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Ashby Monk, Ph.D., executive director of the Global Projects Center at Stanford University and a senior research associate at the University of Oxford, has been blogging about sovereign and pension funds since 2008. 

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Sovereign Funds’ Influence to Grow Via Foreign Direct Investment

According to the UN’s 2012 World Investment Report , sovereign funds are increasingly important contributors to foreign direct investment (FDI), allocating roughly $125 billion today with a trend-line that suggests this will increase dramatically in the years ahead. I think this is a pretty big deal. And to explain why, let’s start with some FDI 101.

The IMF defines ‘foreign direct investment’ as a category of international investment whereby there exists “a resident entity in one economy (direct investor) with the objective of establishing a lasting interest in an enterprise resident in an economy other than that of the investor (direct investment enterprise).” Importantly, “lasting interest” refers to a long-term relationship in which the direct investor holds a certain amount of influence over the management of the direct investment enterprise. As such, FDI is quite different from funds’ standard portfolio investments in public equities. Foreign direct investment is akin to ‘foreign direct influence’ over local private enterprises. In general terms, we would categorize an investment as being “FDI” once an equity position passes 10%. (If you’re still not sure what it looks like to have a SWF influencing management decisions, have a look at the ‘fun’ Glencore and Xstrata are having with the Qatar Investment Authority .) 



Anyway, here’s a useful blurb from the UNCTAD report describing the FDI that SWFs are making:

“FDI by SWFs is concentrated on specific projects in a limited number of industries, finance, real estate and construction, and natural resources. In part, this reflects the strategic aims of the relatively few SWFs active in FDI, such as Temasek (Singapore), China Investment Corporation, the Qatar Investment Authority and Mubadala (United Arab Emirates).”

So that’s the scene. Now, why do I think this is a big deal? Two reasons:

1) This is precisely the kind of investing that I (personally) like; investors seeking to add value to portfolio companies through active engagement ( see AIMCo as an example  of what I'm talking about); and

2) This is precisely the kind of investing that Western policymakers freaked out about in 2008, leading to the (seemingly dormant) International Forum and the ( well intentioned but flawed ) Santiago Principles.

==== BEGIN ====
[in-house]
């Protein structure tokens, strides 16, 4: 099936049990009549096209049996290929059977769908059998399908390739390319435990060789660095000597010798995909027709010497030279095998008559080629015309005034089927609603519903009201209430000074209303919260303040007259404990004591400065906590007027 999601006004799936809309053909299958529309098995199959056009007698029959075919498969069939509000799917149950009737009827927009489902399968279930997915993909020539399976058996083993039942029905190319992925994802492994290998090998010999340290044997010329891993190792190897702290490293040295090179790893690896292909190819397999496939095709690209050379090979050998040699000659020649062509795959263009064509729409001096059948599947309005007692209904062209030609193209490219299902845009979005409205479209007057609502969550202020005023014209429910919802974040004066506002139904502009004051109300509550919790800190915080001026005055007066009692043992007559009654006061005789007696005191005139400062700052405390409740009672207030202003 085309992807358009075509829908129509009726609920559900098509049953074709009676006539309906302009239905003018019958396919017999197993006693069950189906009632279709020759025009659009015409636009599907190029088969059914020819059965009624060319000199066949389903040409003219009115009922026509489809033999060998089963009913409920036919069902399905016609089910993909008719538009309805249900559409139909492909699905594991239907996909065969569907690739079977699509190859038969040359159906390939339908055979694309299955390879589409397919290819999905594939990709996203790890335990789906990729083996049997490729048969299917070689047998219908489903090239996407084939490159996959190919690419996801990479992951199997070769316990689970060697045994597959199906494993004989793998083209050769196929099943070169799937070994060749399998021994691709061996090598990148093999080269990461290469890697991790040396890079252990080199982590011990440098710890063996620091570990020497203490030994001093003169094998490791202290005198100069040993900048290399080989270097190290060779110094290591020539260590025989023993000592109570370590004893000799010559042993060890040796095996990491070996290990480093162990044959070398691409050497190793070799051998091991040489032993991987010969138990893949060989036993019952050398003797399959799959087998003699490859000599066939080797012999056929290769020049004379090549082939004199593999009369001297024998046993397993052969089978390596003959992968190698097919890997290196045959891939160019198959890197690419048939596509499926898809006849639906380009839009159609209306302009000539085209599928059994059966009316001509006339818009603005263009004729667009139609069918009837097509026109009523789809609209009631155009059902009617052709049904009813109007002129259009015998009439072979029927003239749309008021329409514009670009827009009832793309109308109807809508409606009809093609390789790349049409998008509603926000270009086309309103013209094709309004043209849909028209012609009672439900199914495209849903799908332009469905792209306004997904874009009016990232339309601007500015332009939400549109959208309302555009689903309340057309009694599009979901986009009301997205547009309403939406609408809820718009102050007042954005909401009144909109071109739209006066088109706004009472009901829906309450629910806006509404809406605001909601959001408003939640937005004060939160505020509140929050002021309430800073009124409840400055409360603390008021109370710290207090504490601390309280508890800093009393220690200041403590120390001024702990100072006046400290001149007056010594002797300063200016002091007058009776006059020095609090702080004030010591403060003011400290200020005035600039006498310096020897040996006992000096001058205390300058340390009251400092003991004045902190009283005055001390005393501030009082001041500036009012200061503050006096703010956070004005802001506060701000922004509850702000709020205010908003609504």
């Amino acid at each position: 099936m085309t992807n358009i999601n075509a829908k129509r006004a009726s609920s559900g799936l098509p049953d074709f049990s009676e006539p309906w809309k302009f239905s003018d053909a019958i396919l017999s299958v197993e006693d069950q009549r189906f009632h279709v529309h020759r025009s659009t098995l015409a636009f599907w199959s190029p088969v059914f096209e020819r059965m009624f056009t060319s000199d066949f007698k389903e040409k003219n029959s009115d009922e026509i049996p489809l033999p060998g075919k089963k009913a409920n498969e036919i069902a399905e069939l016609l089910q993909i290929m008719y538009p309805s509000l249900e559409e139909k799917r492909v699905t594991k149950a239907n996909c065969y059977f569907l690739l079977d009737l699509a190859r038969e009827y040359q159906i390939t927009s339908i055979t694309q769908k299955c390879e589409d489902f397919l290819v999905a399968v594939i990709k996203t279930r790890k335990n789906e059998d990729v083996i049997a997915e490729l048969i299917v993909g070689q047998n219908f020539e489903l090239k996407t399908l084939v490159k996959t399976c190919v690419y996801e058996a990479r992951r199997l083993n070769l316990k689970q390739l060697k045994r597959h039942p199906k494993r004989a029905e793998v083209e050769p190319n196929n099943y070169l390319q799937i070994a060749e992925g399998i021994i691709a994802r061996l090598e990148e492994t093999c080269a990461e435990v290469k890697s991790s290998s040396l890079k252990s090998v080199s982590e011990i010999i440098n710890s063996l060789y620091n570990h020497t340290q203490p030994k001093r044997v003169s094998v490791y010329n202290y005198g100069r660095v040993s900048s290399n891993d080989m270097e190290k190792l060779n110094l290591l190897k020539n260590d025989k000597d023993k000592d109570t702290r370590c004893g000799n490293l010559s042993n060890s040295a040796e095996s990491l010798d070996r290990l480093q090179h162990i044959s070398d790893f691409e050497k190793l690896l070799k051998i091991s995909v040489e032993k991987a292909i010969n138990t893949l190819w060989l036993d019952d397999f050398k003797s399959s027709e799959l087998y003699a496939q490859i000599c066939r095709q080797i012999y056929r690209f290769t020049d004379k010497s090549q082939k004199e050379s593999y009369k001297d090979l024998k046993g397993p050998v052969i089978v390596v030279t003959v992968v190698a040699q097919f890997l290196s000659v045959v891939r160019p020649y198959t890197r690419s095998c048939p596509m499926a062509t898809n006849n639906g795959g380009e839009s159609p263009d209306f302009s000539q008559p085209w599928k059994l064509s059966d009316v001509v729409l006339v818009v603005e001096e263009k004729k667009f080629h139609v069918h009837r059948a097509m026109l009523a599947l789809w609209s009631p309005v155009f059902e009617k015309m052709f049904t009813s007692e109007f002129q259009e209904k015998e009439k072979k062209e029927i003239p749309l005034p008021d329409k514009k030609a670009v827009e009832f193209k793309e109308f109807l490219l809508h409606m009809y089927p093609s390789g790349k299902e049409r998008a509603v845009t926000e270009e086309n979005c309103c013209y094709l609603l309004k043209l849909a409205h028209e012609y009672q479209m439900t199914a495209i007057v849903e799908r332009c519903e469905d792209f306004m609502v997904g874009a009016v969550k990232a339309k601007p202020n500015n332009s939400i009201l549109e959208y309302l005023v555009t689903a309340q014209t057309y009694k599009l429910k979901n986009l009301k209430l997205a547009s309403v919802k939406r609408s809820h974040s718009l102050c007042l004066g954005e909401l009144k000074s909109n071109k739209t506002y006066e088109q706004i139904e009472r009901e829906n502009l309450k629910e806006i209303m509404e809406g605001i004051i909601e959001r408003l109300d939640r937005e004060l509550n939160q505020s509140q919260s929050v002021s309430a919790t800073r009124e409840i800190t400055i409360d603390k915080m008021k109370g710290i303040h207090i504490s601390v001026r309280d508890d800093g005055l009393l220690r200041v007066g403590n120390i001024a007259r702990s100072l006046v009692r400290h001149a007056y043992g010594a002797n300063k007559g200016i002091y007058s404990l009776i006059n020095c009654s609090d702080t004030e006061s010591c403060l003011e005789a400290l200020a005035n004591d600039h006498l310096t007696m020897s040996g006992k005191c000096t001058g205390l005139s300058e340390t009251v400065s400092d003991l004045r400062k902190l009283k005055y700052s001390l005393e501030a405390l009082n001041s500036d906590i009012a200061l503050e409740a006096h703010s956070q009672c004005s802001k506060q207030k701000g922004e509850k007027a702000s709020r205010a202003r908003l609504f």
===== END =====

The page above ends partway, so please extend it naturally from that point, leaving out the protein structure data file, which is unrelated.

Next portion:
In short, the trend towards more FDI by SWFs will inevitably raise some eyebrows among policymakers in target countries. But that’s not to say that SWF FDI should be avoided or even discouraged. In fact, this type of investment could serve as a catalyst for economic growth by building required infrastructure or developing agriculture. And UNCTAD has some interesting perspectives on how this can be achieved:

“As SWFs become more active in direct investments in infrastructure, agriculture or other industries vital to the strategic interests of host countries, controlling stakes in investment projects may not always be imperative. Where such stakes are needed to bring the required financial resources to an investment project, SWFs may have options to work in partnership with host-country governments, development finance institutions or other private sector investors that can bring technical and managerial competencies to the project – acting, to some extent, as management intermediaries.

“SWFs may set up, alone or in cooperation with others, their own general partnerships dedicated to particular investment themes – for example, infrastructure, renewable energy or natural resources. In 2010, Qatar Holding, the investment arm of the Qatar Investment Authority, set up a $1 billion Indonesian fund to invest in infrastructure and natural resources in Indonesia...”

“Where SWFs do take on the direct ownership and management of projects, investments could focus on sectors that are particularly beneficial for inclusive and sustainable development, including the sectors mentioned above – agriculture, infrastructure and the green economy – while adhering to principles of responsible investment, such as the Principles for Responsible Agricultural Investment, which protect the rights of smallholders and local stakeholders.”

In short, UNCTAD believes that SWFs should continue to make foreign direct investments. However, UNCTAD also believes that these sorts of investments should be done in ‘friendly’ and ‘unthreatening’ ways, such as setting up special purpose investment vehicles that ensure de-politicization of the investment process (i.e., a local GP) or investing in industries that have substantial positive impacts on local communities (e.g., infrastructure). 

That’s nice in theory. But will it work? Will SWFs pay attention? I don’t know. Whatever the case, it will be rather interesting to watch policymakers react to foreign sovereign funds influencing the operations of local companies in the years ahead...

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